Like Pearls by Morehshin Allahyari is an animated and interactive mash-up of the Farsi spam Allahyari receives in her mailbox.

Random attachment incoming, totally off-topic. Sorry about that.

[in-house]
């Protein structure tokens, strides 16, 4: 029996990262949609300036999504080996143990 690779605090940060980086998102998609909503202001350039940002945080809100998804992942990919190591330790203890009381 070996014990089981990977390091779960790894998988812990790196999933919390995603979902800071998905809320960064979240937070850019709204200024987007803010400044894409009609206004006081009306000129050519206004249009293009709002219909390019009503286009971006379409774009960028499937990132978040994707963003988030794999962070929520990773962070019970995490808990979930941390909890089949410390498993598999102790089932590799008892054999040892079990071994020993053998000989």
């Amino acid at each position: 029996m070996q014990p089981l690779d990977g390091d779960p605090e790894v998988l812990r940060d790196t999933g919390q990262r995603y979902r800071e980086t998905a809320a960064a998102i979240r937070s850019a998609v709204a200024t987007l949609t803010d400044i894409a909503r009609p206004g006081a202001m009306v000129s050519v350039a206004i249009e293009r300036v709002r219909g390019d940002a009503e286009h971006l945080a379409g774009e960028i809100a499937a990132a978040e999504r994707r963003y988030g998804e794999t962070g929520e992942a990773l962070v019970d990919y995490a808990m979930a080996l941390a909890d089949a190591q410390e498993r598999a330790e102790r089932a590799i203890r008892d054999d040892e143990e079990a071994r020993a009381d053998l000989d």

Yuri Suzuki’s designs for unconventional players provide combinations of objects that re-mix not only the content of records but the reproduction media as well. One of his latest pieces presents us with a mix between a record player and a world globe. The Sound of the Earth is based on a custom device that is able to play a single half-hour long composition produced by a record stylus gradually spiraling around a one-of-a-kind spherical record while travelling from the North Pole to Antarctica following the longest possible course. The piece offers an “aural journey around the world in 30 minutes”, skipping at great speed through musical idioms from every latitude. Musical material is mapped onto the geo-political contours of a visually featureless globe, replacing landmasses with sound and oceans with silence. Before the music industry started exploiting the idea of music as a universal language by introducing the category of world music during the 80s, sound recording pioneers and ethnographers since the turn of the 20th century have collected samples of musical cultures from around the world, initially using the mechanical apparatus of the Edison Phonograph. Since then the evolution of records has had somewhat of an inverse progress. Shortly after its introduction the originally cylindrical wax record was flattened into a plastic disc to facilitate mass production. Yuri Suzuki challenges this two-dimensional model printed in factories by championing an “a tutto tondo” world-view which astronomers established long before any of this was even relevant.